What to do if a child discloses abuse

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What to do if a child discloses abuse

Post by miriam » Wed Apr 04, 2007 12:56 am

This is a frequently asked interview question, but also a topic that is important to know if you come into direct contact with children.

To me there are three parts to the answer I would give. The first is having set the right ground rules, so the client knows the limits to confidentiality, the second is being able to act on a child protection procedure - such as knowing who to inform, and the third is the immediate risk assessment and contracting, such as keeping the client in the building until you feel the immediate risk has been addressed, or making a deal with them that they won't do anything that harms themselves until you see them again, etc.

So, what are the limits to confidentiality when working with a child?

If a child is old enough to give or withold consent meaningfully (this used to be called "Gillick competent") then you'd contract with them about how you'd share the contents of therapy. It would be pretty rare to share nothing with parents, and only really viable with a teenager who attends alone. With younger children it is much better practise, and much more common to involve the parents in the work, either in the room or through periodic family sessions.

The exception to confidentiality, which you'd make explicit in the first session with any child and repeat periodically, is that you can't keep it to yourself if the child discloses abuse to themselves or anyone else, or a risk of harm in any form including suicidal ideation/intent for themselves or any other child. This is also true if an adult discloses abuse - if they name an abuser you have a duty to report it if they have (or are likely to have) contact with children. For example, if a mother discloses sexual abuse from her step-dad which her mother didn't believe but still takes her children to visit them you have to report this. Unless there is an immediate risk involved in doing so, you should also tell the person, and if it is a child, their parent, what you are going to report and why, rather than doing it behind their back.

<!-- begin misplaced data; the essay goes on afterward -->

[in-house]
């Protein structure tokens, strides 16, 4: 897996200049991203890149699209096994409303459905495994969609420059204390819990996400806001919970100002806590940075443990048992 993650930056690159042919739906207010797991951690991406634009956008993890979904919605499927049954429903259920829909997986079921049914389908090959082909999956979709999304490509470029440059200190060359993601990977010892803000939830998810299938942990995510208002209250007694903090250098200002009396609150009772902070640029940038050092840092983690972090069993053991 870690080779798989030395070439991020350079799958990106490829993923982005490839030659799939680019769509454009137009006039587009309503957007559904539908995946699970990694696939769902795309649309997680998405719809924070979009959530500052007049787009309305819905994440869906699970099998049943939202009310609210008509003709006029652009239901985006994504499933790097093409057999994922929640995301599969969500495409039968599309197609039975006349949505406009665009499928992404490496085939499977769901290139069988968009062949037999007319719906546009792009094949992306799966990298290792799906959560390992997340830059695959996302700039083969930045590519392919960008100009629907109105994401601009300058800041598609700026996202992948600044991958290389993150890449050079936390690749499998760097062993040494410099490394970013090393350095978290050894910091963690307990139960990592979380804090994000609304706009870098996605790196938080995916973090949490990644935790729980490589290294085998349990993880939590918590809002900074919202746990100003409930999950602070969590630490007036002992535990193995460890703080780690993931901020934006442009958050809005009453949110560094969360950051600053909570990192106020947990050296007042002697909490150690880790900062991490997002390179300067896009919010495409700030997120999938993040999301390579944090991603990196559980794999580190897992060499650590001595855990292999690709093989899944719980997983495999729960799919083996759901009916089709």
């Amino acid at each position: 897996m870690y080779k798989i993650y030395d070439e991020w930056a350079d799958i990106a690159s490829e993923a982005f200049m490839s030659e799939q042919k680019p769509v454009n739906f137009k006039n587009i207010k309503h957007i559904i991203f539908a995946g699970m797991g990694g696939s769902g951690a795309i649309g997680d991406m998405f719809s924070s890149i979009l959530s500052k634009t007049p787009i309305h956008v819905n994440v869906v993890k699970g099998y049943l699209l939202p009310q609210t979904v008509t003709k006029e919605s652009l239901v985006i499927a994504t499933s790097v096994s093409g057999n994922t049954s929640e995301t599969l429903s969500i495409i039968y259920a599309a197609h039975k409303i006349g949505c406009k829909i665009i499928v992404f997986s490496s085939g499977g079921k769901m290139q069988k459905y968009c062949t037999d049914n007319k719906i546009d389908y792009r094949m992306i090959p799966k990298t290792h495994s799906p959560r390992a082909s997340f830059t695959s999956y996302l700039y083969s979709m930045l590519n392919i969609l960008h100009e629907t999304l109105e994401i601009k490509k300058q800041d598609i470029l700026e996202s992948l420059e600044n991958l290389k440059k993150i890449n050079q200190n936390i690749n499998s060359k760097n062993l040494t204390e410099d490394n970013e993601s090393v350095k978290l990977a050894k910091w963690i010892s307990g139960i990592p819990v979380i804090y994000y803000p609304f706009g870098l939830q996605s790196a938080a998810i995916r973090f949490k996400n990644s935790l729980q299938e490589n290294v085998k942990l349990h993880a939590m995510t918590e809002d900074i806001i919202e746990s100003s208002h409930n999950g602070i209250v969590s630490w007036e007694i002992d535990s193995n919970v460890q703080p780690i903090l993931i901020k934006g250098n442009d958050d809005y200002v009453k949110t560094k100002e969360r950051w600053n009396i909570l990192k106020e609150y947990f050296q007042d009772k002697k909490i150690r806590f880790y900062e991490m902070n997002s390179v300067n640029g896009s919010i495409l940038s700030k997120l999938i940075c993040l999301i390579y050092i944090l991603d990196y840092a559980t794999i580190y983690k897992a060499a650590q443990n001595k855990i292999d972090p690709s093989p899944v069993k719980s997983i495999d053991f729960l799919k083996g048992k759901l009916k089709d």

When these concerns arise you need to report it to your supervisor, or if they are not available, the most senior available clinician in the building. They can then help you to put the appropriate report in to social services, and manage any immediate risk, and in the event of risk of suicide or a present risk of serious harm from another person this would normally need to be done even before you finish the appointment.

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Content checked by Will on 26/2/12.
Last modified on 26/2/12.

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